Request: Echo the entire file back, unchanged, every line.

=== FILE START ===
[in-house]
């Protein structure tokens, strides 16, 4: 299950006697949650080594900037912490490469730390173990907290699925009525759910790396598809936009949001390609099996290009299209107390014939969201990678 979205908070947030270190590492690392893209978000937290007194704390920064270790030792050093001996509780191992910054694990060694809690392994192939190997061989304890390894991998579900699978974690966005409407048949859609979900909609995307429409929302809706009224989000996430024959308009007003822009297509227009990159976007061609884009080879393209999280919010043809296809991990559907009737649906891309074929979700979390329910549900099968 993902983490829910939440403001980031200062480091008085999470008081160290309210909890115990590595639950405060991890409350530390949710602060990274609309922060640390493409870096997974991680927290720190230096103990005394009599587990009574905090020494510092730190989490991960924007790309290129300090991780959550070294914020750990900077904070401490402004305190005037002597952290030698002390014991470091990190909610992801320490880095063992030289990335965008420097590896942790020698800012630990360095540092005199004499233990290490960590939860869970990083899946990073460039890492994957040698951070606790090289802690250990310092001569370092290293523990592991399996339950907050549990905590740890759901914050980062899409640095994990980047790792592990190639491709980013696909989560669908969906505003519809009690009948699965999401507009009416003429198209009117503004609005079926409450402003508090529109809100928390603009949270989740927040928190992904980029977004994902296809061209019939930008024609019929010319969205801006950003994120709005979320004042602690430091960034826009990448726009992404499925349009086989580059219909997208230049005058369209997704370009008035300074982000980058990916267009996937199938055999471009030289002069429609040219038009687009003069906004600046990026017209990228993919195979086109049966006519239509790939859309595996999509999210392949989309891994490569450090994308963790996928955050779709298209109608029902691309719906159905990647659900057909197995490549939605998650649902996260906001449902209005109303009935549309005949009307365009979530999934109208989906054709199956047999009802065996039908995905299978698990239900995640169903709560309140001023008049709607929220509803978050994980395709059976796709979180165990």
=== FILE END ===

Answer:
[in-house]
């Protein structure tokens, strides 16, 4: 299950006697949650080594900037912490490469730390173990907290699925009525759910790396598809936009949001390609099996290009299209107390014939969201990678 979205908070947030270190590492690392893209978000937290007194704390920064270790030792050093001996509780191992910054694990060694809690392994192939190997061989304890390894991998579900699978974690966005409407048949859609979900909609995307429409929302809706009224989000996430024959308009007003822009297509227009990159976007061609884009080879393209999280919010043809296809991990559907009737649906891309074929979700979390329910549900099968 993902983490829910939440403001980031200062480091008085999470008081160290309210909890115990590595639950405060991890409350530390949710602060990274609309922060640390493409870096997974991680927290720190230096103990005394009599587990009574905090020494510092730190989490991960924007790309290129300090991780959550070294914020750990900077904070401490402004305190005037002597952290030698002390014991470091990190909610992801320490880095063992030289990335965008420097590896942790020698800012630990360095540092005199004499233990290490960590939860869970990083899946990073460039890492994957040698951070606790090289802690250990310092001569370092290293523990592991399996339950907050549990905590740890759901914050980062899409640095994990980047790792592990190639491709980013696909989560669908969906505003519809009690009948699965999401507009009416003429198209009117503004609005079926409450402003508090529109809100928390603009949270989740927040928190992904980029977004994902296809061209019939930008024609019929010319969205801006950003994120709005979320004042602690430091960034826009990448726009992404499925349009086989580059219909997208230049005058369209997704370009008035300074982000980058990916267009996937199938055999471009030289002069429609040219038009687009003069906004600046990026017209990228993919195979086109049966006519239509790939859309595996999509999210392949989309891994490569450090994308963790996928955050779709298209109608029902691309719906159905990647659900057909197995490549939605998650649902996260906001449902209005109303009935549309005949009307365009979530999934109208989906054709199956047999009802065996039908995905299978698990239900995640169903709560309140001023008049709607929220509803978050994980395709059976796709979180165990």